A deluge of earnings reports and two rounds of Capitol Hill testimony from Federal Reserve Chairman Alan Greenspan will flavor the week ahead.

Besides dealing with more quarterly numbers, analysts think Wall Street also will continue to be concerned about a possible hike in interest rates -- though Greenspan could help calm some fears -- as well as the situation in the Middle East. These two factors could offset good earnings news and cause lackluster movement in the broader indices -- a trend that affected the prior week, analysts said.

Daniel Morgan, an analyst at Noble Financial Group, called the market's movement "wishy-washy" in the past two weeks, even as investors have witnessed mostly solid earnings reports. He thinks Nokia's ( NOK) weak first-quarter earnings release on Friday and similarly weak forward guidance put a big damper on the market, which could carry into next week.

Wireless carrier Motorola's ( MOT) results on Tuesday could help shed some light on Nokia's weak quarter, Morgan believes. If the company shows improvement in comparison with Nokia, then it could be that Motorola has taken market share from Nokia.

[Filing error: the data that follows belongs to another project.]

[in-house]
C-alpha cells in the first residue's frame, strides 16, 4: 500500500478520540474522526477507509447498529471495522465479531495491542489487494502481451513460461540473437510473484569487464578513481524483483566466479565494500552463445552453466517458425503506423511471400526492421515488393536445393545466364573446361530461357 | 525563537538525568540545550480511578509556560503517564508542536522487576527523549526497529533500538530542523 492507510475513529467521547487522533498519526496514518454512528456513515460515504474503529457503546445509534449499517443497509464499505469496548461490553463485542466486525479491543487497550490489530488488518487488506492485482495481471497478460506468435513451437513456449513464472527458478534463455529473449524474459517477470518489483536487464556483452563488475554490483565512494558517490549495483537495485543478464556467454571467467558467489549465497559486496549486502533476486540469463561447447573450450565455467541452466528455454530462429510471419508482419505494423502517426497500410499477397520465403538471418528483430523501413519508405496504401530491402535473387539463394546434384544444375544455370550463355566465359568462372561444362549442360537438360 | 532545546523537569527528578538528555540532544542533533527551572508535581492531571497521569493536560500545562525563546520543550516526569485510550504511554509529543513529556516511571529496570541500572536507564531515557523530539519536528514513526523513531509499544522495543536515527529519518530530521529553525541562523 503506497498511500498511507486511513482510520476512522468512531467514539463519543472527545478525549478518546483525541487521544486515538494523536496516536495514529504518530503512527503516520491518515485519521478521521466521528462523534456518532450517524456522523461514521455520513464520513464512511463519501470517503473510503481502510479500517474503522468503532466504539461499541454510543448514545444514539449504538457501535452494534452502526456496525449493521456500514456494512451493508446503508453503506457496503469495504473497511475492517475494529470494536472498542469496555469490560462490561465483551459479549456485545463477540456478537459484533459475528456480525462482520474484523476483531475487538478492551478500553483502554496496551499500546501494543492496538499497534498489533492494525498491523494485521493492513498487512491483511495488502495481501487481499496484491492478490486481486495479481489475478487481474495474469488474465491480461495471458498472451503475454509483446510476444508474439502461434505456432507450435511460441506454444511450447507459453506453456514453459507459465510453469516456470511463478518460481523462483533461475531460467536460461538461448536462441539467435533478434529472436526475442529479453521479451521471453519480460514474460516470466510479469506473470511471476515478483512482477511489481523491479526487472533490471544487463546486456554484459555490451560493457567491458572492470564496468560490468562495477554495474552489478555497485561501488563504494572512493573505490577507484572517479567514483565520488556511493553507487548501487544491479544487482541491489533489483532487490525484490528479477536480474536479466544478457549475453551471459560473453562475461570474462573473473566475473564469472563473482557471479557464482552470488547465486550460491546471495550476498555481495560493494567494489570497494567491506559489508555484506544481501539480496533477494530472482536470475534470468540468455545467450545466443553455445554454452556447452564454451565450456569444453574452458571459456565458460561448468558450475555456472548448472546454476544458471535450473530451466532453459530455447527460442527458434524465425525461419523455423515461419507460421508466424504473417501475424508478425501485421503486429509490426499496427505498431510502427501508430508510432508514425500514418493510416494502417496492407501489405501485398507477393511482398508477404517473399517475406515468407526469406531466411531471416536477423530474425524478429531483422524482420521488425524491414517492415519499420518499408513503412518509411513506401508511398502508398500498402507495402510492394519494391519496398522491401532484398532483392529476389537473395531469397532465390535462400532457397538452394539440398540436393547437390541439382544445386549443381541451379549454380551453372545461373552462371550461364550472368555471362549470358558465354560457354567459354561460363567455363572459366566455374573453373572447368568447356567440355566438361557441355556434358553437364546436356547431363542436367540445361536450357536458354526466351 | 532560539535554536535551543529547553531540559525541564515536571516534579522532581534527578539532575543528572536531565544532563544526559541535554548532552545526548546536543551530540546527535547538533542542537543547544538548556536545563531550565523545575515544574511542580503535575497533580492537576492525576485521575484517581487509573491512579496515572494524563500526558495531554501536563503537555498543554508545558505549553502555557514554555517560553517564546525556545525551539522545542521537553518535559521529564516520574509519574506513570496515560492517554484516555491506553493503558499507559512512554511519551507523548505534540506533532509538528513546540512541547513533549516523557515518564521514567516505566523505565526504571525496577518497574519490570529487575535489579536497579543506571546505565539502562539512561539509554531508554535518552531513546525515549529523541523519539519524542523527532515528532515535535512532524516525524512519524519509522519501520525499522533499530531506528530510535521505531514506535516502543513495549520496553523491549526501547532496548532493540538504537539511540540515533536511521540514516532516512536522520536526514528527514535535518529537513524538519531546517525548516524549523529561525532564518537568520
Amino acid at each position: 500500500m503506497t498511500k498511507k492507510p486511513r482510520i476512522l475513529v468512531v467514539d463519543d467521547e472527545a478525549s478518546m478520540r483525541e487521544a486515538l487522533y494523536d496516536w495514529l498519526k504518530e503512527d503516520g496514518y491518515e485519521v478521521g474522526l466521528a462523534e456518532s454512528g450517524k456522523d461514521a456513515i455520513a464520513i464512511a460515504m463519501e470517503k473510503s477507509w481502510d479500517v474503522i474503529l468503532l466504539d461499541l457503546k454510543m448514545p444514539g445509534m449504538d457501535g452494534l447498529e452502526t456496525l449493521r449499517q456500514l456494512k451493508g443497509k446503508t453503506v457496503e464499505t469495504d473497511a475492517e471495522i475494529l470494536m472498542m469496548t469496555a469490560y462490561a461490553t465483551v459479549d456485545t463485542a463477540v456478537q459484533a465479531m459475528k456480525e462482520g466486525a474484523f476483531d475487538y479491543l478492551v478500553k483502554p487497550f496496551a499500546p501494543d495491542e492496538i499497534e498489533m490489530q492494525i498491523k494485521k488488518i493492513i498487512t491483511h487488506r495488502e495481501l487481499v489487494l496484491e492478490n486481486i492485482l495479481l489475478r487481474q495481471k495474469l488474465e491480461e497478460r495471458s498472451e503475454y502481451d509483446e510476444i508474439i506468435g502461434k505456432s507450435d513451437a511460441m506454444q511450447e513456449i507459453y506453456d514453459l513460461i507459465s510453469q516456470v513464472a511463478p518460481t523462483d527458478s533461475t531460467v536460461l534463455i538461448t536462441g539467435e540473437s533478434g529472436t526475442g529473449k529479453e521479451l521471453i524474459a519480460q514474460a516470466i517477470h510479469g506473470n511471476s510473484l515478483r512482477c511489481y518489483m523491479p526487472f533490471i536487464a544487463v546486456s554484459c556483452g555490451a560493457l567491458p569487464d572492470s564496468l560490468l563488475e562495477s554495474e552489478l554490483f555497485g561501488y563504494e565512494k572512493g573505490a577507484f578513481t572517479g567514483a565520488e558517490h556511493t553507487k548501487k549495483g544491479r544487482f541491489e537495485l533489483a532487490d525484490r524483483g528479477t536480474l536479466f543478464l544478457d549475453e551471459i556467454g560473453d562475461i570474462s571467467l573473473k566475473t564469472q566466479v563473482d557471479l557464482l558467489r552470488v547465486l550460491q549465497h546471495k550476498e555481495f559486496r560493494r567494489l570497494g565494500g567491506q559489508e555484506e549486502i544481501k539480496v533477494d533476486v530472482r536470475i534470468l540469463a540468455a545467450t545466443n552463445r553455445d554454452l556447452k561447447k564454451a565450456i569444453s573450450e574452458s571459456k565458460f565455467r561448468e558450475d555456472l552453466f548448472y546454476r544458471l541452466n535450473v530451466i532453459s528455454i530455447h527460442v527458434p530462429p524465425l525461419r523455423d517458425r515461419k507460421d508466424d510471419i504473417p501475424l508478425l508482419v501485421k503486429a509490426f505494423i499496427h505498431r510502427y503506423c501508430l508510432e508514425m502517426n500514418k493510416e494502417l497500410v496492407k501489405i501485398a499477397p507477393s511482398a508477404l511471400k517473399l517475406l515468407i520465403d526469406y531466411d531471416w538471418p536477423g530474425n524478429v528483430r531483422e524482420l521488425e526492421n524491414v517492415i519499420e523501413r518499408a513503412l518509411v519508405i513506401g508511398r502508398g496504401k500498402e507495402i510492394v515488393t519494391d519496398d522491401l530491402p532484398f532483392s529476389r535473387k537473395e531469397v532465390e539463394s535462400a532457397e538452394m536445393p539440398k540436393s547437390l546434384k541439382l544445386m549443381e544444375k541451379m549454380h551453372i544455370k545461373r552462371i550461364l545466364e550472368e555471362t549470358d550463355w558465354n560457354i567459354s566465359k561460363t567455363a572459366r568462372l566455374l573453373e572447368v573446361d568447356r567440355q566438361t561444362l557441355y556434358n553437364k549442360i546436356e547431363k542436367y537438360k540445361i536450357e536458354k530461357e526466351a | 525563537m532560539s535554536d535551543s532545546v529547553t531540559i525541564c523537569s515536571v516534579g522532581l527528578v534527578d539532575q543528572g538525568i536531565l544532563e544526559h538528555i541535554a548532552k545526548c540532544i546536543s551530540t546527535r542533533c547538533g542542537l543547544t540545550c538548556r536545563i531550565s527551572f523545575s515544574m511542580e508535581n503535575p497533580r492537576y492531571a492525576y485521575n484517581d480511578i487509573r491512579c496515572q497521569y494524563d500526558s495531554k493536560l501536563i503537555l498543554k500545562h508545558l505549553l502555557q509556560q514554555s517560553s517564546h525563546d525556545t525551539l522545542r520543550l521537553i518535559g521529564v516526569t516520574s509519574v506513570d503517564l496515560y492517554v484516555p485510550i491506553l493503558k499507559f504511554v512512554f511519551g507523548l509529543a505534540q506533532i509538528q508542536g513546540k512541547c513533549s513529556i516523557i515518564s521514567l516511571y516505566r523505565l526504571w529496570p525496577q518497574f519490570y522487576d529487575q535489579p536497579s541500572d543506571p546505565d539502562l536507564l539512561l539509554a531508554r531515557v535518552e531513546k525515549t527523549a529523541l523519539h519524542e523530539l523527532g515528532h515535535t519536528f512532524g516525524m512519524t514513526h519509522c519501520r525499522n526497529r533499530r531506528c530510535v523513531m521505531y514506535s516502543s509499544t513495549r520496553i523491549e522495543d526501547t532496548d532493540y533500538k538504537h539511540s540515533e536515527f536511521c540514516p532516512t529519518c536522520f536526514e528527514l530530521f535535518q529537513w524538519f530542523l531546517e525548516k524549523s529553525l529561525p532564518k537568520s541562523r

Friday's results from Ericsson ( ERICY) will further reflect the state of the wireless industry, when compared with the results from Nokia and Motorola.

Morgan said, however, that the news last Friday from Nokia won't be the only pull on the market early next week. "Some of the macro situations in terms of the Middle East and interest rates seem to be weighing on the market, creating this sideways movement where you would normally think earnings would be applauded," he said. "We're not seeing a lot of conviction on an aggregate basis."

Paul Nolte, director of investments at Hinsdale Associates, agreed. "It's been a good trading market, but a lousy investing market," he said. "It's hard to peg day to day which way the market's going to work."

Greenspan Speaks

Regarding interest rates, Nolte thinks an increase will happen only when capacity utilization rates increase. But investor sentiment could turn on Greenspan's two appearances: one before the Senate Committee on Banking, Housing and Urban Affairs about the state of the banking industry on Tuesday at 2:30 p.m. EDT, and the other on Wednesday at 10 a.m. EDT, when he testifies before the Joint Economic Committee about the economic outlook.

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